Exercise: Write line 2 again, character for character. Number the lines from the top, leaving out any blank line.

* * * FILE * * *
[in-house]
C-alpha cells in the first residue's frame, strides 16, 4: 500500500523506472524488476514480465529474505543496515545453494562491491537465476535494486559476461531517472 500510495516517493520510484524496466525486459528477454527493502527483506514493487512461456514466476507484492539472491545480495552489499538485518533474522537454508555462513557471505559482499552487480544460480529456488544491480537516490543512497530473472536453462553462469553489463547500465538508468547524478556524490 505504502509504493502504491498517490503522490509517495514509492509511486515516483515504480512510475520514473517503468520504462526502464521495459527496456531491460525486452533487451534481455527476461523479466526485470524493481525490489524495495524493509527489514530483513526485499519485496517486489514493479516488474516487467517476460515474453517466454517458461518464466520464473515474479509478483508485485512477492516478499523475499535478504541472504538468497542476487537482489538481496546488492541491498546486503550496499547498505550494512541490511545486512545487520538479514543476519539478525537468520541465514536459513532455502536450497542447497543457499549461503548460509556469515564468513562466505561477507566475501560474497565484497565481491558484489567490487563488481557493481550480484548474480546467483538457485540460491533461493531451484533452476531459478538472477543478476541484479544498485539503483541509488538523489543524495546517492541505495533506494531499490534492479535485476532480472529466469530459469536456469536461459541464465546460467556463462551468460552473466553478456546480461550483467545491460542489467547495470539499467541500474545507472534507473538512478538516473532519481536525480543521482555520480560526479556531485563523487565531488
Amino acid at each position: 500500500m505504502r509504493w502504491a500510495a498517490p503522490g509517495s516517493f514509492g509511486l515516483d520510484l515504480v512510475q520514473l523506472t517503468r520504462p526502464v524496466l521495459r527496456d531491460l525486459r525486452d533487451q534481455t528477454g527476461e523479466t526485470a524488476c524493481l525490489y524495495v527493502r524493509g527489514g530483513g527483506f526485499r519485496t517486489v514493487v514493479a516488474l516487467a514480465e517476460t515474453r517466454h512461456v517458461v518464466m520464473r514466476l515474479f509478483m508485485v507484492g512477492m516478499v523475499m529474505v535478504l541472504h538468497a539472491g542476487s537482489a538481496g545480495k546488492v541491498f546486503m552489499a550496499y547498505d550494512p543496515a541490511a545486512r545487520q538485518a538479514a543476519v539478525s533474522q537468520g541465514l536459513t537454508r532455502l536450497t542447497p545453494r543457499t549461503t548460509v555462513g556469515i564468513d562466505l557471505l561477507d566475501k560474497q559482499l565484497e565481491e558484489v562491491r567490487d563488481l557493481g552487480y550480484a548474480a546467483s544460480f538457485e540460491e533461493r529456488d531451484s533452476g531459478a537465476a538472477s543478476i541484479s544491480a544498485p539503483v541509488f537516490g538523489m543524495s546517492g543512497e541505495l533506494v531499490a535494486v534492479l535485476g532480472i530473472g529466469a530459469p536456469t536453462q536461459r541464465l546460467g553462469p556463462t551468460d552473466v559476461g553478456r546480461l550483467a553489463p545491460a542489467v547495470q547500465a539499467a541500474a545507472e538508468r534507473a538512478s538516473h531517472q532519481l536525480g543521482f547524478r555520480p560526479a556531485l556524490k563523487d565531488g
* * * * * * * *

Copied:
C-alpha cells in the first residue's frame, strides 16, 4: 500500500523506472524488476514480465529474505543496515545453494562491491537465476535494486559476461531517472 500510495516517493520510484524496466525486459528477454527493502527483506514493487512461456514466476507484492539472491545480495552489499538485518533474522537454508555462513557471505559482499552487480544460480529456488544491480537516490543512497530473472536453462553462469553489463547500465538508468547524478556524490 505504502509504493502504491498517490503522490509517495514509492509511486515516483515504480512510475520514473517503468520504462526502464521495459527496456531491460525486452533487451534481455527476461523479466526485470524493481525490489524495495524493509527489514530483513526485499519485496517486489514493479516488474516487467517476460515474453517466454517458461518464466520464473515474479509478483508485485512477492516478499523475499535478504541472504538468497542476487537482489538481496546488492541491498546486503550496499547498505550494512541490511545486512545487520538479514543476519539478525537468520541465514536459513532455502536450497542447497543457499549461503548460509556469515564468513562466505561477507566475501560474497565484497565481491558484489567490487563488481557493481550480484548474480546467483538457485540460491533461493531451484533452476531459478538472477543478476541484479544498485539503483541509488538523489543524495546517492541505495533506494531499490534492479535485476532480472529466469530459469536456469536461459541464465546460467556463462551468460552473466553478456546480461550483467545491460542489467547495470539499467541500474545507472534507473538512478538516473532519481536525480543521482555520480560526479556531485563523487565531488